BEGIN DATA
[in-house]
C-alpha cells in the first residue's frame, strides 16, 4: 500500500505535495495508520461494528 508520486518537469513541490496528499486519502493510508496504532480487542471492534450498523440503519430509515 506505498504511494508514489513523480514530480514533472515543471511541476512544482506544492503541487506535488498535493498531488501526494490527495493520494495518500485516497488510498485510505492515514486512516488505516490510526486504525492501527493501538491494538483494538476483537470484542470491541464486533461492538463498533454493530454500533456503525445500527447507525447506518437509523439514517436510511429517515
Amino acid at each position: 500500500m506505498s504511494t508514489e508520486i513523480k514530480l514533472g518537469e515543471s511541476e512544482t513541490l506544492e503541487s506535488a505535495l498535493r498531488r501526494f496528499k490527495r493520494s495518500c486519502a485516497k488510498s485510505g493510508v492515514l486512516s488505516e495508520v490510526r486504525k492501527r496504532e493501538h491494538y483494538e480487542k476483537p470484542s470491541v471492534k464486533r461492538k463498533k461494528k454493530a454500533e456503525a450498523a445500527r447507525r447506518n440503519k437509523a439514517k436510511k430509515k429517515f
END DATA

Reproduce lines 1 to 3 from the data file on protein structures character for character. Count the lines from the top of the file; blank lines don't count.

[in-house]
C-alpha cells in the first residue's frame, strides 16, 4: 500500500505535495495508520461494528 508520486518537469513541490496528499486519502493510508496504532480487542471492534450498523440503519430509515 506505498504511494508514489513523480514530480514533472515543471511541476512544482506544492503541487506535488498535493498531488501526494490527495493520494495518500485516497488510498485510505492515514486512516488505516490510526486504525492501527493501538491494538483494538476483537470484542470491541464486533461492538463498533454493530454500533456503525445500527447507525447506518437509523439514517436510511429517515
Amino acid at each position: 500500500m506505498s504511494t508514489e508520486i513523480k514530480l514533472g518537469e515543471s511541476e512544482t513541490l506544492e503541487s506535488a505535495l498535493r498531488r501526494f496528499k490527495r493520494s495518500c486519502a485516497k488510498s485510505g493510508v492515514l486512516s488505516e495508520v490510526r486504525k492501527r496504532e493501538h491494538y483494538e480487542k476483537p470484542s470491541v471492534k464486533r461492538k463498533k461494528k454493530a454500533e456503525a450498523a445500527r447507525r447506518n440503519k437509523a439514517k436510511k430509515k429517515f